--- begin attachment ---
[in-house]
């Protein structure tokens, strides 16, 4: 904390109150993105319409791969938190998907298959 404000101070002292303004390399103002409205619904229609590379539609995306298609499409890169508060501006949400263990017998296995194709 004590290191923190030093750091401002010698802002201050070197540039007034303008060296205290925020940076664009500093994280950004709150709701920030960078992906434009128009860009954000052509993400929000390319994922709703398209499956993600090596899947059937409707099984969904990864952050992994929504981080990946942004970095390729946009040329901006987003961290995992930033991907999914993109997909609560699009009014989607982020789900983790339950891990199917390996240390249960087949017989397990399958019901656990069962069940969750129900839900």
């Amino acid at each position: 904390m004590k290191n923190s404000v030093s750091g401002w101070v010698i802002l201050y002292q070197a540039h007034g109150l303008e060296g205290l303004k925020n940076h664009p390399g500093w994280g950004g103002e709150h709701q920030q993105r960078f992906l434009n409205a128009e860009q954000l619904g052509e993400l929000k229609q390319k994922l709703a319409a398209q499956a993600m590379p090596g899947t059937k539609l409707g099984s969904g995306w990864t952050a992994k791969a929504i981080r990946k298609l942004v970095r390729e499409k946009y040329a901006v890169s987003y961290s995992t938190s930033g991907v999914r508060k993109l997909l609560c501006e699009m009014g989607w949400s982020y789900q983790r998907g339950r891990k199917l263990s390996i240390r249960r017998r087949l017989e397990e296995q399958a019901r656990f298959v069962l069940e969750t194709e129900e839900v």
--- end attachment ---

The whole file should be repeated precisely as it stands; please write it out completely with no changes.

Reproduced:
[in-house]
């Protein structure tokens, strides 16, 4: 904390109150993105319409791969938190998907298959 404000101070002292303004390399103002409205619904229609590379539609995306298609499409890169508060501006949400263990017998296995194709 004590290191923190030093750091401002010698802002201050070197540039007034303008060296205290925020940076664009500093994280950004709150709701920030960078992906434009128009860009954000052509993400929000390319994922709703398209499956993600090596899947059937409707099984969904990864952050992994929504981080990946942004970095390729946009040329901006987003961290995992930033991907999914993109997909609560699009009014989607982020789900983790339950891990199917390996240390249960087949017989397990399958019901656990069962069940969750129900839900």
């Amino acid at each position: 904390m004590k290191n923190s404000v030093s750091g401002w101070v010698i802002l201050y002292q070197a540039h007034g109150l303008e060296g205290l303004k925020n940076h664009p390399g500093w994280g950004g103002e709150h709701q920030q993105r960078f992906l434009n409205a128009e860009q954000l619904g052509e993400l929000k229609q390319k994922l709703a319409a398209q499956a993600m590379p090596g899947t059937k539609l409707g099984s969904g995306w990864t952050a992994k791969a929504i981080r990946k298609l942004v970095r390729e499409k946009y040329a901006v890169s987003y961290s995992t938190s930033g991907v999914r508060k993109l997909l609560c501006e699009m009014g989607w949400s982020y789900q983790r998907g339950r891990k199917l263990s390996i240390r249960r017998r087949l017989e397990e296995q399958a019901r656990f298959v069962l069940e969750t194709e129900e839900v």